Who says a press release is the only way to court the media? Story proposals can sometimes be more effective when approaching your personal “A list” of journalists, presenting customized pitches that match their sensibilities and the news beat they cover.
While a good press release presents the essential news elements of your subject or event, its purpose–to reach a variety of media outlets through broadcast distribution–limits content to a “lowest common denominator.” For example, a fundraising event centered around an athletic competition may be the first to use an innovative software program to manage facilities and dispatch emergency personnel. However the software’s news value may appeal to less than five percent of the potential audience for your press release.
In contrast, a story proposal is source-specific, crafted with particular journalists or media outlets in mind. It can highlight unique angles and references that would not be relevant to the majority of press release recipients. Using the athletic competition/fundraiser example, the publicist could prepare separate story proposals on the merits of the software for editors of technology, mission critical, and sponsorship publications, each customized to meet their separate criteria.
Story proposals are also more focused in their objectives than press releases. When well-written and strategically formatted, they can draw immediate attention to specific issues that best connect with the recipient. Ultimately, they should excite the editor or reporter that a fresh premise exists for a feature story.
Story proposals require in-depth knowledge of targeted media outlets. Familiarity with a publication’s scope of coverage, departments (sections), editorial calendars, and supplementary or special editions will be essential to provide context. For television and radio, identifying recurring segments on a daily and/or weekly basis will be required.
The most common formats for story proposals are the query letter and the bullet-point proposal. The query format is a formal letter of intent written in complete prose. While queries are popular, a bullet point format has several practical advantages. A bullet-point proposal:
–Immediately directs journalists to presentation points.
–Takes less time to read.
–Uses fewer words, avoiding rambling.
–Is modular, allowing greater flexibility to re-order/re-work content for successive submissions.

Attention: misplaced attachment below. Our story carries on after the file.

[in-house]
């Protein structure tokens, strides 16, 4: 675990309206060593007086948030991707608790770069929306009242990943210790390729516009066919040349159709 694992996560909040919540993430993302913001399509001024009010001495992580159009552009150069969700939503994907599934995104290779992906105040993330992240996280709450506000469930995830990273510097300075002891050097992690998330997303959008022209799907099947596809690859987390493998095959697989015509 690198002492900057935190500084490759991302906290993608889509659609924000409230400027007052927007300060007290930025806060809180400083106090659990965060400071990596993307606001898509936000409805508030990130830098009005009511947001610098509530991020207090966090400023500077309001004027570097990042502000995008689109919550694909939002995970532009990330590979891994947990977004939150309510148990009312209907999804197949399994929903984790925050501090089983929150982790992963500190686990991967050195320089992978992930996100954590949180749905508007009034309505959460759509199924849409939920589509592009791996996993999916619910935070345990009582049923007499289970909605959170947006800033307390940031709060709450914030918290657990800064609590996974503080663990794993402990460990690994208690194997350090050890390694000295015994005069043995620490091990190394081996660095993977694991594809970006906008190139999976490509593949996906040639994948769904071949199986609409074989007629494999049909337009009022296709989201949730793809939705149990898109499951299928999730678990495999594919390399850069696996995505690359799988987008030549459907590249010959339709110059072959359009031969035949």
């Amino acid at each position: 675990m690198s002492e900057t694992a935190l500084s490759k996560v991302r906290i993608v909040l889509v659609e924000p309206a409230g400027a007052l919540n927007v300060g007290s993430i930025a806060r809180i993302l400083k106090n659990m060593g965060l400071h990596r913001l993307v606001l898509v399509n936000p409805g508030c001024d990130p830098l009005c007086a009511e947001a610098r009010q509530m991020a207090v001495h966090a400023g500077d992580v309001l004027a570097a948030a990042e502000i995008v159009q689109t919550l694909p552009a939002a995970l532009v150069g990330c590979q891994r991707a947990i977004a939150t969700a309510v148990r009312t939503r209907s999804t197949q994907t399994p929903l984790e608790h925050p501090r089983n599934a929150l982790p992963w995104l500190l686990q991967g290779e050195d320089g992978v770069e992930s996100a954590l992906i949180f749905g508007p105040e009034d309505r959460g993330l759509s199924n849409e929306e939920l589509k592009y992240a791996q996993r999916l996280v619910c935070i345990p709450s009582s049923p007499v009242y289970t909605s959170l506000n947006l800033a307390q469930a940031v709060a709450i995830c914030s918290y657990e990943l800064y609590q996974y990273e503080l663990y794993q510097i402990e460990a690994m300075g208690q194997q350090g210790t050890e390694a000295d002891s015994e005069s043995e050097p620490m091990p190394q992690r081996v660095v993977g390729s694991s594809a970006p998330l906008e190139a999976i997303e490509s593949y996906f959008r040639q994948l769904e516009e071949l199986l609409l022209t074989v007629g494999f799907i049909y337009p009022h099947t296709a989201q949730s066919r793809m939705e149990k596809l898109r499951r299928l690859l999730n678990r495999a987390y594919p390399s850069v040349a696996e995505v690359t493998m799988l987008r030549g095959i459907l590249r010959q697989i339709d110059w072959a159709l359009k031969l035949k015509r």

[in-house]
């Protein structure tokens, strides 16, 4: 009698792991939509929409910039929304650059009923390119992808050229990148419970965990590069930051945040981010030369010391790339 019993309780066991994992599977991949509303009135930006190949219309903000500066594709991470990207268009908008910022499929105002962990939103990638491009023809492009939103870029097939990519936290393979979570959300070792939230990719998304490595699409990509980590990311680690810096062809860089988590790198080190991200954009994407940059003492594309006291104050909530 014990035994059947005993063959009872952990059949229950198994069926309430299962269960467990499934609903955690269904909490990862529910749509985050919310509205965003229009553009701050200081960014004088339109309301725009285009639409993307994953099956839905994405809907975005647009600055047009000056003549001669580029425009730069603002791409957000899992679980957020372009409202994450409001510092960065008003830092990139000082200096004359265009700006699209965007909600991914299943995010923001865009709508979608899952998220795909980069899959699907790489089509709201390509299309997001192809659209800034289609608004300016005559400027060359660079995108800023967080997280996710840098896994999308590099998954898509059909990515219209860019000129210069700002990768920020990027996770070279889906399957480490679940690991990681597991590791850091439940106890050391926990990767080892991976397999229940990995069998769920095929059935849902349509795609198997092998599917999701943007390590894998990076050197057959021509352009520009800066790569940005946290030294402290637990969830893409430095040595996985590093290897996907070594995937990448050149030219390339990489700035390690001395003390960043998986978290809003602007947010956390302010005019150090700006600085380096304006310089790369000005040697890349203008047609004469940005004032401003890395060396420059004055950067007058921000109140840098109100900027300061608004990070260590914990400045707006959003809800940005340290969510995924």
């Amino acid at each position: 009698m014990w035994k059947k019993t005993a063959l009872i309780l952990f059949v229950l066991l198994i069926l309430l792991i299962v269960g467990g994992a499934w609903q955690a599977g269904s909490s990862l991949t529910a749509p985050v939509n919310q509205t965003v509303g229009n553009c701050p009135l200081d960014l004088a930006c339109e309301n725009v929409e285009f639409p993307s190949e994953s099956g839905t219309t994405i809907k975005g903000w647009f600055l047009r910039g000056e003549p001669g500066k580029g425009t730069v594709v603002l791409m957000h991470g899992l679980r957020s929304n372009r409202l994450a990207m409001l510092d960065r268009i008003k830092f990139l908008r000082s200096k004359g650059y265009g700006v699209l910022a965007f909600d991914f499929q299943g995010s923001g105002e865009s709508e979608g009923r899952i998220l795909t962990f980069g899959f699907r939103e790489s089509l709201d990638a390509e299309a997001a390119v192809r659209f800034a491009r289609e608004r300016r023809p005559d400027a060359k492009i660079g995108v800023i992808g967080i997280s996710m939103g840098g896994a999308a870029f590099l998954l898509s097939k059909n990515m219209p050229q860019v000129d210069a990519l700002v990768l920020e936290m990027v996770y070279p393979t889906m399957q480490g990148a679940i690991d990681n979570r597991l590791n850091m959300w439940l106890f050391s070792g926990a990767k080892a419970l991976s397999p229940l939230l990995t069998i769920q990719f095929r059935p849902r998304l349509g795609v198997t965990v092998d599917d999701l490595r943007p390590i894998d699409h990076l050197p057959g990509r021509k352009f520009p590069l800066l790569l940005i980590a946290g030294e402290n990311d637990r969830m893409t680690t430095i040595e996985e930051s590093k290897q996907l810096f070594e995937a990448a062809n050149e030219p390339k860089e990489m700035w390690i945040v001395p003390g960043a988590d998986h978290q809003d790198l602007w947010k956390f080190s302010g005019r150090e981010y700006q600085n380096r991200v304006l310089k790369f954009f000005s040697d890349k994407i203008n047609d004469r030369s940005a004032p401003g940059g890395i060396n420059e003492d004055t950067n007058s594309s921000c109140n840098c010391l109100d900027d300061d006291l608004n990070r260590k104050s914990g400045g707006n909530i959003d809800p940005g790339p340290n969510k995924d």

Regardless of format, a story proposal should include:
–Company letterhead or full contact information of the media contact.
–Full contact information for the writer, editor, or producer being addressed. (This will also be practical during follow-up.) Always confirm the proper spelling of the names and titles before sending the proposal.
–The proposal title. (This can be either a working title, the name of the person, event, etc.)
–A “story lead/description” header, followed by the bullet point(s) of the key information, usually in relation to a topical angle (e.g., an upcoming event).
–Secondary topics to be covered.
–Benefits. (What will the reader come away with?)
–Credentials section, devoted the source (if applicable).
–Background information. A section for relevant angle of interest including but not limited to: professional practices, innovations, community/cultural community affiliations. This may include information of specific interest to the recipient journalists or media outlets.
–Proposed departments (print or web) or segments (radio or TV) the story would be best suited for. (This will provide the editor/producer with options.)
–A “please respond by” date if time sensitive.
Story proposals, particularly bullet-point proposals, should be created as a template. This will allow you to modify content with greater ease, both for current and successive campaigns.
As with a press release, follow-up will be required. Be prepared to provide journalists and media outlets with clarifications and supporting information.
A story proposal can also be used for networking with journalists. Following conversation at industry events, sending that reporter a targeted story proposal, rather than a generic press release, can serve as a logical extension of your discussion.
This article, written by Adam Bello, originally appeared in PR Fuel (http://www.ereleases.com/prfuel), a free weekly newsletter from eReleases (http://www.ereleases.com), the online leader in affordable press release distribution. To subscribe to PR Fuel, visit: http://www.ereleases.com/prfuel/subscribe/.